Robert Zoellick, president of the World Bank, is concerned about the future of our global monetary system. Once upon a time, every dollar in the United States needed to be backed by gold and silver because these metals were said to have intrinsic value. If the world is losing faith in the U.S. dollar as a reserve currency, would it be a good move to move back to gold, the standard for much of monetary history?
There isn’t enough gold in the world to cover the money supply. After Zoellick’s remarks, the trading price of gold shot past $1,400 per ounce as traders speculated what could happen if the gold standard returns. Demand would skyrocket, supply wouldn’t change, and the price would soar. Anyone owning physical gold, which would suddenly become necessary for governments who need to hold reserves, would be able to sell at an incredibly high price.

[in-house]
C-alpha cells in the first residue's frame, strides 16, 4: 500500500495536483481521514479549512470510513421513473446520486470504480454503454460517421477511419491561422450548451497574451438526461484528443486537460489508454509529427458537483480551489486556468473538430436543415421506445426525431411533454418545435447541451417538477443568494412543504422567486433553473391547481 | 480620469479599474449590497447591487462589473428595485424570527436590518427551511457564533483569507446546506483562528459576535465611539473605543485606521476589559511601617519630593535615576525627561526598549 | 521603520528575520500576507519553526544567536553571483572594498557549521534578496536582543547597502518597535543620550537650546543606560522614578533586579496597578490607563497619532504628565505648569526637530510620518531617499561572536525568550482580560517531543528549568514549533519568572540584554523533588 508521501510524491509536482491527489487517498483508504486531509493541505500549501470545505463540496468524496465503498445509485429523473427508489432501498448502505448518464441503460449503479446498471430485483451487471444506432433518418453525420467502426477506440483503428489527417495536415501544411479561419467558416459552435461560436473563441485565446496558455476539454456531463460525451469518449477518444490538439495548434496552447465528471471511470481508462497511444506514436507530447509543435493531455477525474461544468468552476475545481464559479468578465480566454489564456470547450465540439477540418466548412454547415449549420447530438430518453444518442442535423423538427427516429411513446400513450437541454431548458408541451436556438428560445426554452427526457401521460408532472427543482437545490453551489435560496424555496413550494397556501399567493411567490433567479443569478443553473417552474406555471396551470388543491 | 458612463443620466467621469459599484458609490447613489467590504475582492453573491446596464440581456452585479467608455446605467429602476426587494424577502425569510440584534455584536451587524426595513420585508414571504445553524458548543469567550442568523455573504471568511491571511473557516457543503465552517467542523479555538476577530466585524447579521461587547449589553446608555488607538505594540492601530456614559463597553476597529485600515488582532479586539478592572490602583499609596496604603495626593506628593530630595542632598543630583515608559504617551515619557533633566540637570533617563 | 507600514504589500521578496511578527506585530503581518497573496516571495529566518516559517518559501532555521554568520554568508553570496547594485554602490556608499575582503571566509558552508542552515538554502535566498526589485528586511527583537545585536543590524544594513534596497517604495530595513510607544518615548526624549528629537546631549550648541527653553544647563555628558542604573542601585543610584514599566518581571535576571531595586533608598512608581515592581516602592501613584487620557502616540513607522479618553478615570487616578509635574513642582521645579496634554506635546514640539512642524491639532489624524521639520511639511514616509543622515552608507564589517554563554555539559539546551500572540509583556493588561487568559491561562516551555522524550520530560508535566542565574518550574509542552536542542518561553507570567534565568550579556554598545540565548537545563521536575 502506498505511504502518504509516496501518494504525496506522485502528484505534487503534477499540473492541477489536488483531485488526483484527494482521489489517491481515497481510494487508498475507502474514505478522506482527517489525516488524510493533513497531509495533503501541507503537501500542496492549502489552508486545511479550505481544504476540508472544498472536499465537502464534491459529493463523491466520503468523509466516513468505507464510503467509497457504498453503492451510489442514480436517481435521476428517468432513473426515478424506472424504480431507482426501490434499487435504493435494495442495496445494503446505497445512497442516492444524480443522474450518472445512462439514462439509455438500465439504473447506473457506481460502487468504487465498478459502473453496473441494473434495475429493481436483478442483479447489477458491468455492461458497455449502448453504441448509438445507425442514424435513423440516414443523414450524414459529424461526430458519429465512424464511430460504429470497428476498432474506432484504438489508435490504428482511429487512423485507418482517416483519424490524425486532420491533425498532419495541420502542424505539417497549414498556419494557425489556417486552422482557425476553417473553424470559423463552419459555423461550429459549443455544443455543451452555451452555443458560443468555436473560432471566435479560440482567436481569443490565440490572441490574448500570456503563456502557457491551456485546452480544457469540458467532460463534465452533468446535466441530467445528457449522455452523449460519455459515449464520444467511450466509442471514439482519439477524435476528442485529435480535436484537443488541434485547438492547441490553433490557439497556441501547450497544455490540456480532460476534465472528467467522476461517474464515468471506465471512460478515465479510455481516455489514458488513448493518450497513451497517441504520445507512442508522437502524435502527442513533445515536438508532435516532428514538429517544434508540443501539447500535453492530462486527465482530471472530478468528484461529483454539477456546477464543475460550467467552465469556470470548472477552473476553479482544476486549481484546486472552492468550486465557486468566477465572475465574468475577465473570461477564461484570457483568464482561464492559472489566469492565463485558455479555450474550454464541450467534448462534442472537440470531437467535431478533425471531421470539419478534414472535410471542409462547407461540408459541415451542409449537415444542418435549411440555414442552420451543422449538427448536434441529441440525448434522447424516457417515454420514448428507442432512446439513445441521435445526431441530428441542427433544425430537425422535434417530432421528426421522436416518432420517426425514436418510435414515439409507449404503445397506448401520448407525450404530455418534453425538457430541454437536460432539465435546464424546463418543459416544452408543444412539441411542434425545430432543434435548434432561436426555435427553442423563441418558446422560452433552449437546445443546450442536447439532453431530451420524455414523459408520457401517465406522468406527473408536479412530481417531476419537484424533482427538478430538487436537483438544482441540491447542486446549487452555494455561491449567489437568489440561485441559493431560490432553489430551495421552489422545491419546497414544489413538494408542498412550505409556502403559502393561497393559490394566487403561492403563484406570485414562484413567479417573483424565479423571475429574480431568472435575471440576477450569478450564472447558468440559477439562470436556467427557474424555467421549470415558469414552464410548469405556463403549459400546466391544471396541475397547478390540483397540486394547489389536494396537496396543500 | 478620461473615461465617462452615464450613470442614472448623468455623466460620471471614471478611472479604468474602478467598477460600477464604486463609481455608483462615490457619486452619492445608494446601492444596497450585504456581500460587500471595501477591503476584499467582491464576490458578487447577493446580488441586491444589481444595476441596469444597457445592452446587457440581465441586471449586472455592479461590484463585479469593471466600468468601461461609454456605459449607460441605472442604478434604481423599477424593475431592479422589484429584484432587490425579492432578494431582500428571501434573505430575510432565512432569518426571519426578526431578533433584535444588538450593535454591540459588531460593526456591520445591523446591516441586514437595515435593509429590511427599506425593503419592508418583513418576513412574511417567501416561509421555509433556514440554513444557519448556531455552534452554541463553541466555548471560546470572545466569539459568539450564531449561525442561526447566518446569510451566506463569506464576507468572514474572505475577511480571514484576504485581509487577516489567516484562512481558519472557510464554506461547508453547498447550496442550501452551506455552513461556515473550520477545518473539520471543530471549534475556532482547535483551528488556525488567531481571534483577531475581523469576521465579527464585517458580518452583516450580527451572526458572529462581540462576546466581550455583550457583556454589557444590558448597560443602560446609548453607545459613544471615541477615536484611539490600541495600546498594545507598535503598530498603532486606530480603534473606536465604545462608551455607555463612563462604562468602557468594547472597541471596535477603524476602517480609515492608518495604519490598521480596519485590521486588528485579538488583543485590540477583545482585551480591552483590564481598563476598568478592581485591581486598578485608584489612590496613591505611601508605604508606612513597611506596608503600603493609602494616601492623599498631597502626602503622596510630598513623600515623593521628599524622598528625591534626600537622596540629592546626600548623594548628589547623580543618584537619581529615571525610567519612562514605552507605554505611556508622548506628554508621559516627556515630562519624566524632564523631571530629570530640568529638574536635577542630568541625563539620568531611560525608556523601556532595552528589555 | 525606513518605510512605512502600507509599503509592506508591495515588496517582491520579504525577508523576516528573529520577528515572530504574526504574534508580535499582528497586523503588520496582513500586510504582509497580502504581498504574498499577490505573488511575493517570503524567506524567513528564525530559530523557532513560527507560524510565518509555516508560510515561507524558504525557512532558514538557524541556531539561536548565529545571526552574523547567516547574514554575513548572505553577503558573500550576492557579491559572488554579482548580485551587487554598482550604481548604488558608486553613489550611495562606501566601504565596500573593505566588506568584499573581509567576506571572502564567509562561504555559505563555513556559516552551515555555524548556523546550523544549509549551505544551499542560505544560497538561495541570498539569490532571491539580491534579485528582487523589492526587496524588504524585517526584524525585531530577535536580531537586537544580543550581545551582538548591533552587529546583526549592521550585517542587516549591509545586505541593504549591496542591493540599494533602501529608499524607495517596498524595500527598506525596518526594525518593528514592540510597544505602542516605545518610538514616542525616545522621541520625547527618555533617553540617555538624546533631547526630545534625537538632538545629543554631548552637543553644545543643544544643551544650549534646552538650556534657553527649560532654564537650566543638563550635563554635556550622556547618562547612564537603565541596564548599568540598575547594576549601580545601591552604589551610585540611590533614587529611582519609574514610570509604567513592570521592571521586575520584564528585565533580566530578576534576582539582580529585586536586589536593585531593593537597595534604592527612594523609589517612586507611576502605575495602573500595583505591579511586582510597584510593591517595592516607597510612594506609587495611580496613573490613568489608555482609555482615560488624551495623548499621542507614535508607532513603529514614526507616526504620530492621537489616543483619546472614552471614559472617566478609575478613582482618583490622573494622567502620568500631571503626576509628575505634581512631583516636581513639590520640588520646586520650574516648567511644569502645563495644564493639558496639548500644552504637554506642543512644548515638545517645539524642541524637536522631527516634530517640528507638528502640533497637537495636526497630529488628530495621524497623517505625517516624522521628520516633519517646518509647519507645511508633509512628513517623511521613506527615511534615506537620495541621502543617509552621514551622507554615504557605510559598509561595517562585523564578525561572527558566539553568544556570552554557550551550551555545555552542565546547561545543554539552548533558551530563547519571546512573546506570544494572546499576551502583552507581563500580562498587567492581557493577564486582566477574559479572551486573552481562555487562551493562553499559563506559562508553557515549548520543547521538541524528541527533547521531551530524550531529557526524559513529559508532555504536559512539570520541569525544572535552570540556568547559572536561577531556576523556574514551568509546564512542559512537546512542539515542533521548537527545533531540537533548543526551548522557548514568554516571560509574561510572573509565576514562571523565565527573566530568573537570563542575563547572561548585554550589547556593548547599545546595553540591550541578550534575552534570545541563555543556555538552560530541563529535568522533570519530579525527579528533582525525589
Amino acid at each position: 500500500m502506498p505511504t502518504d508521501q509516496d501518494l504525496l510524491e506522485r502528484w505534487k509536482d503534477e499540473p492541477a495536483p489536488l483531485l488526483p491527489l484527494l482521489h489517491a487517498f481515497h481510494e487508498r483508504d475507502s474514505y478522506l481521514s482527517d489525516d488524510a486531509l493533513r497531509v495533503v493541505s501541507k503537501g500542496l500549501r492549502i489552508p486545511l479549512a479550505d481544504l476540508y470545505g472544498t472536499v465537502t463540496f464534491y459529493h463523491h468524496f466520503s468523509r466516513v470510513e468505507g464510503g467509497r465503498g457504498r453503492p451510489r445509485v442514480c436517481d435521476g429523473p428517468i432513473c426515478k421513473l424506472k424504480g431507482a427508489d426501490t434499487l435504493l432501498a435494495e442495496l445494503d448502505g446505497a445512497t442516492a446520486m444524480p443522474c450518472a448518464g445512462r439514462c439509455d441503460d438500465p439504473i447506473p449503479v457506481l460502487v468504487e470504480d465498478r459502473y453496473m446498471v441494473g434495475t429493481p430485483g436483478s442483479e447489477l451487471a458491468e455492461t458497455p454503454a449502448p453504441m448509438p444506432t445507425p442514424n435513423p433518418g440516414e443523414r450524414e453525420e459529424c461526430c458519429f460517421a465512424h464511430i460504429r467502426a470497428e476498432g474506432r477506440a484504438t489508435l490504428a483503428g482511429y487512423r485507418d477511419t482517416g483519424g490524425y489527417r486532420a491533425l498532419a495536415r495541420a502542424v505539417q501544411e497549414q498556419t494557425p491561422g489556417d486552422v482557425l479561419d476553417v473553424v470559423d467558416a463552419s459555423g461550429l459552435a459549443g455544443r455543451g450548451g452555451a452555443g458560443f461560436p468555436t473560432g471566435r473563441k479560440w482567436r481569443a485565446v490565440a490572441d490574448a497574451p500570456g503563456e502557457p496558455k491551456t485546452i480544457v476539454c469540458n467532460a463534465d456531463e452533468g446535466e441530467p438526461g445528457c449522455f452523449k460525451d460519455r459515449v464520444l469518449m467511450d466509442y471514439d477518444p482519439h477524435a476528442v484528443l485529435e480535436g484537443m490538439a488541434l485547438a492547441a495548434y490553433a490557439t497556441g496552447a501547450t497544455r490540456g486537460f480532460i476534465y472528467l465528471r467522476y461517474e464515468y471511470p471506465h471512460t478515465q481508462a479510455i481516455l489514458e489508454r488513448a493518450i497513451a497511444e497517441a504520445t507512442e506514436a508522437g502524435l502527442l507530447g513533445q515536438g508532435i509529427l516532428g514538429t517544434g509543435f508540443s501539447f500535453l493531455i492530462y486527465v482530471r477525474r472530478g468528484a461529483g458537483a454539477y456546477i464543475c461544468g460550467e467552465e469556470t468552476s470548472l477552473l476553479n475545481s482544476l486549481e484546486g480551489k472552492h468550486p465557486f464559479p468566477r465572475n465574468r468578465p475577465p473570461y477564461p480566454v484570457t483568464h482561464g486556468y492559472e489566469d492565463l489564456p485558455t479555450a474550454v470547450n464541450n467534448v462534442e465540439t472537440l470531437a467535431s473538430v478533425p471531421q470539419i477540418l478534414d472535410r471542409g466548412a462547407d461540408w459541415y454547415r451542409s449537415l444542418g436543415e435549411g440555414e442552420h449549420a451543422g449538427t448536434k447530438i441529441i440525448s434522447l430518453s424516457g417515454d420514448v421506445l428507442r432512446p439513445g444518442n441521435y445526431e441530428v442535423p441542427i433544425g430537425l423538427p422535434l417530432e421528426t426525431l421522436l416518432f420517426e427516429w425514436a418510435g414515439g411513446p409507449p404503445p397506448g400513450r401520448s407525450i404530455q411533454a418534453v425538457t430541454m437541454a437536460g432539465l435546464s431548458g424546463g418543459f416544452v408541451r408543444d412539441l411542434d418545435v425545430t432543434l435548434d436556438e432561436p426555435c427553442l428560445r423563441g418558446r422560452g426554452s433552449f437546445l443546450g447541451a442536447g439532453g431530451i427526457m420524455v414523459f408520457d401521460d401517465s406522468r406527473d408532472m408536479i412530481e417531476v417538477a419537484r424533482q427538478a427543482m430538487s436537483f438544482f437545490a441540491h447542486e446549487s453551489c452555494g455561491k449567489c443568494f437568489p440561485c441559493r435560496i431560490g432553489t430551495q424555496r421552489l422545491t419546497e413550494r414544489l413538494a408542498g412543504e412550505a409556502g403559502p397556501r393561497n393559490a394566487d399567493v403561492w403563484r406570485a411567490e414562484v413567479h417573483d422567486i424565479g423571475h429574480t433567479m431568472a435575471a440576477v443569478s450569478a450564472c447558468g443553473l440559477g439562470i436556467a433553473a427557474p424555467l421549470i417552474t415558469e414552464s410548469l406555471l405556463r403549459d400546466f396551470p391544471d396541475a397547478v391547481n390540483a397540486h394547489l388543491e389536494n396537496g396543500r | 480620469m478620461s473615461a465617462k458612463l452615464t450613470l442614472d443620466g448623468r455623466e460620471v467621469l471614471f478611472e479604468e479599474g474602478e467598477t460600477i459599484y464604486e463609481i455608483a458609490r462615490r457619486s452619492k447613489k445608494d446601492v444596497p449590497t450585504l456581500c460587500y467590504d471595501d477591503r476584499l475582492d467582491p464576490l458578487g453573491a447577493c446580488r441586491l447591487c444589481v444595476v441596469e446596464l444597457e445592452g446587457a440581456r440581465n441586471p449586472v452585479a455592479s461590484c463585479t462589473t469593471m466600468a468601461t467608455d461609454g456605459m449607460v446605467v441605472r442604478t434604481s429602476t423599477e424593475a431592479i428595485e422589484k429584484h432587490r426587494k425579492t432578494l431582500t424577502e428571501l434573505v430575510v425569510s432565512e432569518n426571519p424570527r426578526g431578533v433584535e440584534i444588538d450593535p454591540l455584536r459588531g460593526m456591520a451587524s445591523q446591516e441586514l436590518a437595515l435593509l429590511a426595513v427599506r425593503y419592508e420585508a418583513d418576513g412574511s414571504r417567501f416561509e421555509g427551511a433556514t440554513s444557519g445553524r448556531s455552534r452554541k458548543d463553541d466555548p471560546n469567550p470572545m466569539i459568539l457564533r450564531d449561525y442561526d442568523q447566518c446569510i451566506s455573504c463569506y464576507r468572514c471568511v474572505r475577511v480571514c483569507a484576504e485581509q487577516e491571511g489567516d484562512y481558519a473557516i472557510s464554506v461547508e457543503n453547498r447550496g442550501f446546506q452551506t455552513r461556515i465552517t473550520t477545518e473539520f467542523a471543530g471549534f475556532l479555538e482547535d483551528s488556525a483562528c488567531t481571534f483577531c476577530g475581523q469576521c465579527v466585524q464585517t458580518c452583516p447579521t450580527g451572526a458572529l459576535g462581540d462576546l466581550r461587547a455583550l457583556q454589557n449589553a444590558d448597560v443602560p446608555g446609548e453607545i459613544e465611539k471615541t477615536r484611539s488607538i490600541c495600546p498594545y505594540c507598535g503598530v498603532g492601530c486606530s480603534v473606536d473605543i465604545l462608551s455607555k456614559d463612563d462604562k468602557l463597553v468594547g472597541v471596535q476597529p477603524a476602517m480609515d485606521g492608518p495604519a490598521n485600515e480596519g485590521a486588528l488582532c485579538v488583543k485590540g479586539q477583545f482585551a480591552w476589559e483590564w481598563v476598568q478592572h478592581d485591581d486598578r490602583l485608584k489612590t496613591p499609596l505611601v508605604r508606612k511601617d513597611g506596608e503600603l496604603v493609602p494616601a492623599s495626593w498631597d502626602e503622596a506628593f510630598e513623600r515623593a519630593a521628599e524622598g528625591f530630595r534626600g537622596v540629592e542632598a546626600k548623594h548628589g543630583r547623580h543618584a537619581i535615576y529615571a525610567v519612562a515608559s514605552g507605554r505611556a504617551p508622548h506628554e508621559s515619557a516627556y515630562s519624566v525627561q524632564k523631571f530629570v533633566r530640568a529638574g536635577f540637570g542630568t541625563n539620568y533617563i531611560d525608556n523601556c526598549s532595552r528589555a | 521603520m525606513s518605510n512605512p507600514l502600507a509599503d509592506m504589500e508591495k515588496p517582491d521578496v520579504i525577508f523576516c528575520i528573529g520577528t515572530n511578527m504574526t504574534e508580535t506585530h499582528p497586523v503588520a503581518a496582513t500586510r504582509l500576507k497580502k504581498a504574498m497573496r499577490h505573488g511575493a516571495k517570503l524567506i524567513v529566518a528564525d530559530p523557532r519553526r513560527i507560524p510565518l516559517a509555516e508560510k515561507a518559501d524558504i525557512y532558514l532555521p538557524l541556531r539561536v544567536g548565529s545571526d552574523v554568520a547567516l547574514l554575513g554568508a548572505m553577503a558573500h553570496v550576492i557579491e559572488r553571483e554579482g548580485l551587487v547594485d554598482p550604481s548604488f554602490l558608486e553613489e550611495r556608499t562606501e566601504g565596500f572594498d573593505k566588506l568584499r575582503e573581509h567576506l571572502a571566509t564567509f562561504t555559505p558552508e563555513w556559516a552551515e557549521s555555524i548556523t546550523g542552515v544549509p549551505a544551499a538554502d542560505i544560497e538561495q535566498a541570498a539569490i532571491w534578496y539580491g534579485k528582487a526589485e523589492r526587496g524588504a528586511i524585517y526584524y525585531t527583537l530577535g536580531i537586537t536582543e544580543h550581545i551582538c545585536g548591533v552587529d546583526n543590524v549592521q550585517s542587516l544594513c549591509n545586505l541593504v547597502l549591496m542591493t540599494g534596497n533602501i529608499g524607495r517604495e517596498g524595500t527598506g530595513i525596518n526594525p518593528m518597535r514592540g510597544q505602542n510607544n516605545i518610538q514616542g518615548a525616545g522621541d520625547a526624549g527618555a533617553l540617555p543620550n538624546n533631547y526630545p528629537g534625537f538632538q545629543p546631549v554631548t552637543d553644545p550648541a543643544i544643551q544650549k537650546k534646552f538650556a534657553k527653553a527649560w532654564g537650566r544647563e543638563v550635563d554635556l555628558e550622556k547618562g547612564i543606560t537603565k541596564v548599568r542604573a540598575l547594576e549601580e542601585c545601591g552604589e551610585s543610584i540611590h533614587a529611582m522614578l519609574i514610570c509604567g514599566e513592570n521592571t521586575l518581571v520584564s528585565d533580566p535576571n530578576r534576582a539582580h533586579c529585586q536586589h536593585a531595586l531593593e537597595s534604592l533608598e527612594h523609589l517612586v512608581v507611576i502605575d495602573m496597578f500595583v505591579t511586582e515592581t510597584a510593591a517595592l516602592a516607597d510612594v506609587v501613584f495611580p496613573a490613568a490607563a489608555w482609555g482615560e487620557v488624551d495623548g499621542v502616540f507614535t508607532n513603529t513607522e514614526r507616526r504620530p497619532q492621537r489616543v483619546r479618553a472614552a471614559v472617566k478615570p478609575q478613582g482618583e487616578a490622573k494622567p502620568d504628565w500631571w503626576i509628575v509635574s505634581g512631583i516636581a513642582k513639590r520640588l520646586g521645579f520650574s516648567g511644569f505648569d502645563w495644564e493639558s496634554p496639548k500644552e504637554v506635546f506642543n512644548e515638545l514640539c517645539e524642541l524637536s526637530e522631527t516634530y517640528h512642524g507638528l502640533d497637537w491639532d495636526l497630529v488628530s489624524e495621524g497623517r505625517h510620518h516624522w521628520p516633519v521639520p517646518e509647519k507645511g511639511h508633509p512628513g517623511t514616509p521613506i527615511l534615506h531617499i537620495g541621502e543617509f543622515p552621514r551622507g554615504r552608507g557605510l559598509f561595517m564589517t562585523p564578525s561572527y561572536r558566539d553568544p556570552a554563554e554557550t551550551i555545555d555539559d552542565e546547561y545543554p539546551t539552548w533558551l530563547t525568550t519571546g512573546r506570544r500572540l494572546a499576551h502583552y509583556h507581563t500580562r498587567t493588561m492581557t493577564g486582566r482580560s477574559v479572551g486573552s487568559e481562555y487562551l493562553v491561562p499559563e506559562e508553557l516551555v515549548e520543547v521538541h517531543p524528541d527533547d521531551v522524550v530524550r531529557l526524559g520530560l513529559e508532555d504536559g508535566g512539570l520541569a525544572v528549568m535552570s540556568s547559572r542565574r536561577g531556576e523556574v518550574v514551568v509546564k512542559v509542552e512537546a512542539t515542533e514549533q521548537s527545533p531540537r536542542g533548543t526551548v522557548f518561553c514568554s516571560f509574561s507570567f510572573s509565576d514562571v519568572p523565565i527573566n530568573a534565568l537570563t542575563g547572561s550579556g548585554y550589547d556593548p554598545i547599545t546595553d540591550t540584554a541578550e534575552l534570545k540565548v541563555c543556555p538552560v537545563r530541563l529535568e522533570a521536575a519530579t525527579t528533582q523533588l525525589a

I’m not running out to buy gold. A return to the gold standard is highly unlikely. The United Nations and the G20 have been tossing around the idea of using a basket of currencies or a new international currency to stabilize the world’s financial system, and if anything changes, that seems more likely than going back to an abandoned monetary policy.
Are you buying gold with the hope that the value will continue increasing?
Updated November 13, 2010 and originally published November 9, 2010. If you enjoyed this article, subscribe to the RSS feed or receive daily emails. Follow @ConsumerismComm on Twitter and visit our Facebook page for more updates.